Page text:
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Water Governance



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Non-Governmental Organisations  

A number of international and national Non-Governmental Organisations (NGOs) either have a presence in the Kunene river basin or are involved in terms of analysis, advocacy and research.

At the International / Regional Level

  • The International Rivers Network (IRN) is active in the region and has worked extensively with local organisations (Kranz et al. 2005). The IRN campaigns against proposed hydroelectric development on the Kunene River on the grounds of sustainability in the face of climate change and the expected impacts on local people, particularly the Himba.
  • The World Conservation Union, regional office for southern Africa ( IUCN-ROSA), assists governments and institutions in the development of policies and strategies, focusing on resources protection, sustainable use, natural resources management, equity and biological diversity (Kranz et al. 2005a). The Kunene river basin features in a number of IUCN publications.
  • The World Commission on Dams (WCD) was established to help transcend the breakdown of dialogue between NGOs, the private sector, governments and international organisations, on the construction of large dams. The commission was formed by 12 members of diverse backgrounds, and worked between May 1998 and the year 2000, dissolving with the delivery of its report in November 2000 (Kranz et al. 2005a). Although the organisation is defunct, the WCD website is still useful and contains a number of publications that relate to the Kunene River basin.
  • The Network for Advocacy of Water Issues in Southern Africa (NAWISA) was launched at the Southern African Water Network Strategic Planning Workshop, Johannesburg, South Africa, from February 7th – 9th 2001. EMG was elected to serve as the first "host organization" for the Secretariat. As of April 2003 the "hosting" function moved to Botswana.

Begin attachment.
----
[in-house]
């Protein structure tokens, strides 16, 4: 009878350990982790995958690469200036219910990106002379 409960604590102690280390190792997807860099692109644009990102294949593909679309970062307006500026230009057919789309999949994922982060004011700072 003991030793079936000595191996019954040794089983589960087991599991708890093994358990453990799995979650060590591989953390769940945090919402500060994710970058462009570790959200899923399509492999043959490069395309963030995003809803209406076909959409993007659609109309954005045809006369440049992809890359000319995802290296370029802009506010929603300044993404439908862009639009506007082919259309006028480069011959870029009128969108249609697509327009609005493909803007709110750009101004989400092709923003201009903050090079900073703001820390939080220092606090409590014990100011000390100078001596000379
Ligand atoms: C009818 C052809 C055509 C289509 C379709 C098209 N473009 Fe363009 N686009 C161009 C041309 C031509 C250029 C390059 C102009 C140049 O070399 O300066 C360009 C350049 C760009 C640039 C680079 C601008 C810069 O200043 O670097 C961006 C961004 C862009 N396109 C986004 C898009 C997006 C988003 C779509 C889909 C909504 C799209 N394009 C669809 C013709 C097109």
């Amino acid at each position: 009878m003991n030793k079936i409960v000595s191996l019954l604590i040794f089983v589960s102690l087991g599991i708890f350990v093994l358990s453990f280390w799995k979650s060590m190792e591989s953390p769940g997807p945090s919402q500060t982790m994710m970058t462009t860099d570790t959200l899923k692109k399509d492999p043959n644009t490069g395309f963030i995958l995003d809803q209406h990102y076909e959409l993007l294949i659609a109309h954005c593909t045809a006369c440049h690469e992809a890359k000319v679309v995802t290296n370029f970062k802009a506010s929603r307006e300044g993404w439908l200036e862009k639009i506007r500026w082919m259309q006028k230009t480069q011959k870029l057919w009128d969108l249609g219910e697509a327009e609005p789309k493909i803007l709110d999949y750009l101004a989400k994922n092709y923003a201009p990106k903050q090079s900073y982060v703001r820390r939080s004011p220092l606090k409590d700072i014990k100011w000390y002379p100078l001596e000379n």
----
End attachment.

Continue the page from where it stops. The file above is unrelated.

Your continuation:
• The Mission Statement of mentions as key priorities for NAWISA a) Information sharing. b) Capacity building c) Funding and d) Advocacy. For more details on NAWISA see here.
  • "The Mission of the Africa Civil Society Network on Water (ANEW) is to facilitate the coordination of diverse African Civil Society Organizations (CSO) voices in water and sanitation. Its main objective is to build the capacity of African CSOs, thus enabling them influence and develop policies supportive of MDG and WSSD targets.Accordingly, this Programme aims at providing members with opportunities to make constructive contributions to international work aimed at sustainably managing water resources and improving water supply and sanitation services. It therefore seeks to initiate, develop and maintain collaborative mechanisms among CSOs working in Africa by enhancing communication on matters relating to water and sanitation, and updating members on national and international water initiatives, policies and strategies, reports as well as best practices which are relevant to the African scenario.“ For more details on ANEW see here.